Liberal Free Speech Values

Whenever anyone either objects to, or tries to stop, hate speech, the inevitable liberal response is something along the lines of “You can’t infringe upon someone’s right to say those things! Free speech!”.

This line of reasoning falls down the moment you ask the question “Who’s rights are really being infringed upon, and in what way?”.

Institutionalised oppression (of which individual instances of hate speech partly make up) alienates the oppressed from society, it marginalises them, silences them. It reduces their cultural currency, it pushes their views, feelings, and interpretations of the world towards the social periphery.1 A person living in the face of institutional oppression is living in a culture where violence against them is permissible, a culture where their personhood is always “lesser-than”, and ultimately, a culture in which speaking out is a dangerous act. Above all, bigoted speech harms the speech of entire swathes of people just because they share an irrelevant characteristic like gender, race, sexuality, and so on.

Bigotry is founded on objectively incorrect ideas and those defending it often betray acceptance of this fact by falling back on banal appeals to the legal institution of free speech. If bigotry was in any way defensible on its own grounds, most defenders of it would attempt to fight the battle on that front, not divert the discussion towards the question of the law with platitudes like “it’s not technically illegal to say this!”.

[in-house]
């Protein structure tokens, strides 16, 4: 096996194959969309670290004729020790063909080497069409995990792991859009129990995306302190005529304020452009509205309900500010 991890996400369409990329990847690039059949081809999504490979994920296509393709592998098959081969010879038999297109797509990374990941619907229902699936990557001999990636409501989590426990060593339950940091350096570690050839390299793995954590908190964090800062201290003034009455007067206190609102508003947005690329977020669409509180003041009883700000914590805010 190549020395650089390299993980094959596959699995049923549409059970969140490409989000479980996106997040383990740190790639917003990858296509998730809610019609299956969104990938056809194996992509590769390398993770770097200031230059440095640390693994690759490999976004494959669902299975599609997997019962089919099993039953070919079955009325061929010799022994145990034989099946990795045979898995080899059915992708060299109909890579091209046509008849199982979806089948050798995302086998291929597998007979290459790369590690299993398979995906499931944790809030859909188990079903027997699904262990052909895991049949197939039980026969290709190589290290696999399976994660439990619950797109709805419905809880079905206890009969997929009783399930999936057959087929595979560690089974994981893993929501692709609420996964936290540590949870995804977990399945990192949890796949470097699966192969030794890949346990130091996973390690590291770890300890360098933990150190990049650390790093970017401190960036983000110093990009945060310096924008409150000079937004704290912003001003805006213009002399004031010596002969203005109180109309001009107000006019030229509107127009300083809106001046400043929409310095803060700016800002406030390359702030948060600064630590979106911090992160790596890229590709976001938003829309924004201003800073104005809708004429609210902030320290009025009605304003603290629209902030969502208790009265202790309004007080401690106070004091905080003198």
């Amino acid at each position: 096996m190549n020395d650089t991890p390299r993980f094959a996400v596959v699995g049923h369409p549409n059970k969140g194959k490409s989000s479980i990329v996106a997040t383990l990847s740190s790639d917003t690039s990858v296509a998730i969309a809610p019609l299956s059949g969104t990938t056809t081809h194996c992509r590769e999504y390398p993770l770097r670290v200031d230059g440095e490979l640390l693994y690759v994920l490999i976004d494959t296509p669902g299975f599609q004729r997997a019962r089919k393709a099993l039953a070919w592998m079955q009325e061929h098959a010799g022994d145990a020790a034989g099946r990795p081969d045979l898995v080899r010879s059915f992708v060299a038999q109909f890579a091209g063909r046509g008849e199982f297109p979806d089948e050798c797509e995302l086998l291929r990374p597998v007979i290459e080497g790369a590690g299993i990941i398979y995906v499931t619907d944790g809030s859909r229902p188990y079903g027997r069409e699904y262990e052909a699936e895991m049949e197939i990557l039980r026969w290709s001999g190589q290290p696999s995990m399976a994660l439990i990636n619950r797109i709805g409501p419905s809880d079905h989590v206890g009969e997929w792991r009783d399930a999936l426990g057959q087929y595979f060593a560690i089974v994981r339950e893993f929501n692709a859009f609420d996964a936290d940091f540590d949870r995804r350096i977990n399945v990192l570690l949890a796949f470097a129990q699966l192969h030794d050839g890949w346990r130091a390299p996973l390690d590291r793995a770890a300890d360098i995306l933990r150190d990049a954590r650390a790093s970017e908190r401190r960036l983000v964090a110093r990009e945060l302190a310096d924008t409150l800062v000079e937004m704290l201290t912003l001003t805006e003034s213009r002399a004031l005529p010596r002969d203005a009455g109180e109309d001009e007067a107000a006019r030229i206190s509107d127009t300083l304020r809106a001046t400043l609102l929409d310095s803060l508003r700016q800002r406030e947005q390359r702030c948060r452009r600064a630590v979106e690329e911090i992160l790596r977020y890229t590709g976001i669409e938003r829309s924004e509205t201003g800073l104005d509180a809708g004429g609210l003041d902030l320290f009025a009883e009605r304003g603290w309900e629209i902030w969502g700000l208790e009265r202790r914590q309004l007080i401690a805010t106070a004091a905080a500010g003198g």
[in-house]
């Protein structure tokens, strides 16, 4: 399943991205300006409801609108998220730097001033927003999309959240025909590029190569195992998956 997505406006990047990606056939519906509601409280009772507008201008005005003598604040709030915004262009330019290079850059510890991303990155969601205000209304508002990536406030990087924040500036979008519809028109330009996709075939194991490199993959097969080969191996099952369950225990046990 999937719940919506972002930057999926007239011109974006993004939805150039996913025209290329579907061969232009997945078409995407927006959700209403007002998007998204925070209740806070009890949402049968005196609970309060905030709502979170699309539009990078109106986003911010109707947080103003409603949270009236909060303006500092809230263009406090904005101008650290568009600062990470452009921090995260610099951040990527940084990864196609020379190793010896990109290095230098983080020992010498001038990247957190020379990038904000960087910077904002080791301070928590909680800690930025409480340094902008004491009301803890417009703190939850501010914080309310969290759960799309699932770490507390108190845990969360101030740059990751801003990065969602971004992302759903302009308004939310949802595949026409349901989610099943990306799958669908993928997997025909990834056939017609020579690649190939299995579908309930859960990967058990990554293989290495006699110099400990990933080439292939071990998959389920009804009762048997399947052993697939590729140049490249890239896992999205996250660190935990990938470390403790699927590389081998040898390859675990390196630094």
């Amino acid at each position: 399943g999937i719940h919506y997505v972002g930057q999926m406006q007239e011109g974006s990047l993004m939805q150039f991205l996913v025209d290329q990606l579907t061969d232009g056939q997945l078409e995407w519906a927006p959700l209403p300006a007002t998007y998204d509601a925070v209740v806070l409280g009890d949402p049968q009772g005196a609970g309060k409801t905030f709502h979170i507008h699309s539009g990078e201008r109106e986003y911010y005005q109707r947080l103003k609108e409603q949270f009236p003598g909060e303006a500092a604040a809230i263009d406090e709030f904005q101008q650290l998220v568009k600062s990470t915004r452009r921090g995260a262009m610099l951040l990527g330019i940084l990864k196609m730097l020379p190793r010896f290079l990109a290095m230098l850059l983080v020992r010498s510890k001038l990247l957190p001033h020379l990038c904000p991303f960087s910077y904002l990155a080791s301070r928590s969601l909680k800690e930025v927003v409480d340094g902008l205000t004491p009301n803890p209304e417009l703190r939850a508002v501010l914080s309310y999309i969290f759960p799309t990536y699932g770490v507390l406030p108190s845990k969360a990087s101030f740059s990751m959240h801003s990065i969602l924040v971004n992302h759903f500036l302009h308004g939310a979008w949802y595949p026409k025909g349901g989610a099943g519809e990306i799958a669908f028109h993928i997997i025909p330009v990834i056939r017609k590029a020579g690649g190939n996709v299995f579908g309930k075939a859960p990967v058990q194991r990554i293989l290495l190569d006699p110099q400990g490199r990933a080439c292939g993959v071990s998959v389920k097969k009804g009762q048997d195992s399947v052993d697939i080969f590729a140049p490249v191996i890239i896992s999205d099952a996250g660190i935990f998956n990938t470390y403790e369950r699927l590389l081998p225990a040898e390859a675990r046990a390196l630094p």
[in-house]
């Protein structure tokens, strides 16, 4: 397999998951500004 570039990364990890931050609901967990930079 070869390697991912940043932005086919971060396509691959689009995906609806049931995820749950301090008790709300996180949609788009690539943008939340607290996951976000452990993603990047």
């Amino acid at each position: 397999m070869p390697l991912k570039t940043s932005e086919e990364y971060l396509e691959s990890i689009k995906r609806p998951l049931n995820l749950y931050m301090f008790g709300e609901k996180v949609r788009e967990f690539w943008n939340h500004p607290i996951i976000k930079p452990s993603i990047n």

There are two options available on the question of speech:

  • disallow hate speech: protect the oppressed from further oppression, give them a chance to fully exercise their free speech
  • allow hate speech: let the oppressors continue to oppress, allow them to continue to infringe on the oppressed’s right to free speech

Given the choice between restricting the freedom of people who say bigoted things (and who would restrict the freedom of people targeted by said bigotry), or restricting the freedom of the people harmed by that bigotry, the choice is clear.

Allowing someone to, through exercising their rights, restrict the rights of someone else puts the entire concept of “rights” in danger. To use a rather crude example, it would be ridiculous to proclaim that everyone should have the right to bodily autonomy, and then go on to say that it’s okay for me to use my bodily autonomy to repeatedly, and for no reason, smash my fist into someone’s face. That would be a blatant violation of their bodily autonomy. Conflicts of rights are an inevitability, rights can never be universally extended to everyone in every situation.

The same principle in the above paragraph applies here, exercising your free speech and using it to infringe upon the right of free speech of others defeats the entire purpose of “free speech” in the first place, unless of course, you think that free speech should only be extended to certain members of the non-oppressed population.


  1. Stereotypes and Stereotyping, Chapter 6: Language and Stereotyping, Anne Maass & Luciano Arcuri – 1996